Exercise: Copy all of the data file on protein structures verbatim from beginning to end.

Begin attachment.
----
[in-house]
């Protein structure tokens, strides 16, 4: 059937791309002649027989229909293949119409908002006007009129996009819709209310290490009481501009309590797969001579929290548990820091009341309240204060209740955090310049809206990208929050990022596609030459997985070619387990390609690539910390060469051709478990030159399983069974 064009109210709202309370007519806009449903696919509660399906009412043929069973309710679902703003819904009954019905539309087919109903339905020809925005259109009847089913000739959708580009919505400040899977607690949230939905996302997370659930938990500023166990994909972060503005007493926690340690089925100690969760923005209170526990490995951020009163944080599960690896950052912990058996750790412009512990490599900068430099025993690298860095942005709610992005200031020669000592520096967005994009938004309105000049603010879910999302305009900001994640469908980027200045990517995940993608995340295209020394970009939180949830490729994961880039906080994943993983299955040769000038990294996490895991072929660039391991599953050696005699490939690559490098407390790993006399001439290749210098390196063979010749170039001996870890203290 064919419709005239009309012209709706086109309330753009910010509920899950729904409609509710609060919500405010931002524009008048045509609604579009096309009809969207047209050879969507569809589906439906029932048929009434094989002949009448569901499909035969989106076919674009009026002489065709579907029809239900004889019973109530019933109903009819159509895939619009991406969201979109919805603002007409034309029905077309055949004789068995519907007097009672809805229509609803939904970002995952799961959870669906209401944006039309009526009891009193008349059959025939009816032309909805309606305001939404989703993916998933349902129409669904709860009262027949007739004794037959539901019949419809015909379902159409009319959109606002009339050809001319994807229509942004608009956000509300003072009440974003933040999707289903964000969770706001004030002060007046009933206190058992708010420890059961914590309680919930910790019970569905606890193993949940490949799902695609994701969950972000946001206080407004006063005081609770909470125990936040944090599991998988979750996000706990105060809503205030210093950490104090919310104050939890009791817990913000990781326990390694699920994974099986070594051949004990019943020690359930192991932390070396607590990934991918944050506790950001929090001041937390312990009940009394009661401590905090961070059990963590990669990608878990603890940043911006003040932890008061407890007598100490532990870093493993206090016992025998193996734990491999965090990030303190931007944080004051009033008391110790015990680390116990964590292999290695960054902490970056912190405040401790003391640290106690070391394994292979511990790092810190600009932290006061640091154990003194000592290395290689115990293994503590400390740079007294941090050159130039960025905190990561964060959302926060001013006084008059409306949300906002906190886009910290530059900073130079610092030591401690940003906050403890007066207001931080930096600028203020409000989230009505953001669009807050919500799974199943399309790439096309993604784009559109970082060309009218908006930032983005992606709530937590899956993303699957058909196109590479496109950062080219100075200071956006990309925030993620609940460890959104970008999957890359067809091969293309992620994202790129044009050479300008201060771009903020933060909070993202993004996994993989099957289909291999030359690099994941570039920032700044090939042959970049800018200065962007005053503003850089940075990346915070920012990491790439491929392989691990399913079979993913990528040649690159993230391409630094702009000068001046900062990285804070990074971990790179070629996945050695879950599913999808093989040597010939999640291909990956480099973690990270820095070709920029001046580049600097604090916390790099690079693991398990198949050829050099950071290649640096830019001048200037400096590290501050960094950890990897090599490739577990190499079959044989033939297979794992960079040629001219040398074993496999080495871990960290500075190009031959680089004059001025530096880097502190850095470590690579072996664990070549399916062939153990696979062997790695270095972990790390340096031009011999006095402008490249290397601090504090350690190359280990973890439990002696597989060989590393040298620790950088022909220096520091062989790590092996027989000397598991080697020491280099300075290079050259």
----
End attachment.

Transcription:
[in-house]
């Protein structure tokens, strides 16, 4: 059937791309002649027989229909293949119409908002006007009129996009819709209310290490009481501009309590797969001579929290548990820091009341309240204060209740955090310049809206990208929050990022596609030459997985070619387990390609690539910390060469051709478990030159399983069974 064009109210709202309370007519806009449903696919509660399906009412043929069973309710679902703003819904009954019905539309087919109903339905020809925005259109009847089913000739959708580009919505400040899977607690949230939905996302997370659930938990500023166990994909972060503005007493926690340690089925100690969760923005209170526990490995951020009163944080599960690896950052912990058996750790412009512990490599900068430099025993690298860095942005709610992005200031020669000592520096967005994009938004309105000049603010879910999302305009900001994640469908980027200045990517995940993608995340295209020394970009939180949830490729994961880039906080994943993983299955040769000038990294996490895991072929660039391991599953050696005699490939690559490098407390790993006399001439290749210098390196063979010749170039001996870890203290 064919419709005239009309012209709706086109309330753009910010509920899950729904409609509710609060919500405010931002524009008048045509609604579009096309009809969207047209050879969507569809589906439906029932048929009434094989002949009448569901499909035969989106076919674009009026002489065709579907029809239900004889019973109530019933109903009819159509895939619009991406969201979109919805603002007409034309029905077309055949004789068995519907007097009672809805229509609803939904970002995952799961959870669906209401944006039309009526009891009193008349059959025939009816032309909805309606305001939404989703993916998933349902129409669904709860009262027949007739004794037959539901019949419809015909379902159409009319959109606002009339050809001319994807229509942004608009956000509300003072009440974003933040999707289903964000969770706001004030002060007046009933206190058992708010420890059961914590309680919930910790019970569905606890193993949940490949799902695609994701969950972000946001206080407004006063005081609770909470125990936040944090599991998988979750996000706990105060809503205030210093950490104090919310104050939890009791817990913000990781326990390694699920994974099986070594051949004990019943020690359930192991932390070396607590990934991918944050506790950001929090001041937390312990009940009394009661401590905090961070059990963590990669990608878990603890940043911006003040932890008061407890007598100490532990870093493993206090016992025998193996734990491999965090990030303190931007944080004051009033008391110790015990680390116990964590292999290695960054902490970056912190405040401790003391640290106690070391394994292979511990790092810190600009932290006061640091154990003194000592290395290689115990293994503590400390740079007294941090050159130039960025905190990561964060959302926060001013006084008059409306949300906002906190886009910290530059900073130079610092030591401690940003906050403890007066207001931080930096600028203020409000989230009505953001669009807050919500799974199943399309790439096309993604784009559109970082060309009218908006930032983005992606709530937590899956993303699957058909196109590479496109950062080219100075200071956006990309925030993620609940460890959104970008999957890359067809091969293309992620994202790129044009050479300008201060771009903020933060909070993202993004996994993989099957289909291999030359690099994941570039920032700044090939042959970049800018200065962007005053503003850089940075990346915070920012990491790439491929392989691990399913079979993913990528040649690159993230391409630094702009000068001046900062990285804070990074971990790179070629996945050695879950599913999808093989040597010939999640291909990956480099973690990270820095070709920029001046580049600097604090916390790099690079693991398990198949050829050099950071290649640096830019001048200037400096590290501050960094950890990897090599490739577990190499079959044989033939297979794992960079040629001219040398074993496999080495871990960290500075190009031959680089004059001025530096880097502190850095470590690579072996664990070549399916062939153990696979062997790695270095972990790390340096031009011999006095402008490249290397601090504090350690190359280990973890439990002696597989060989590393040298620790950088022909220096520091062989790590092996027989000397598991080697020491280099300075290079050259």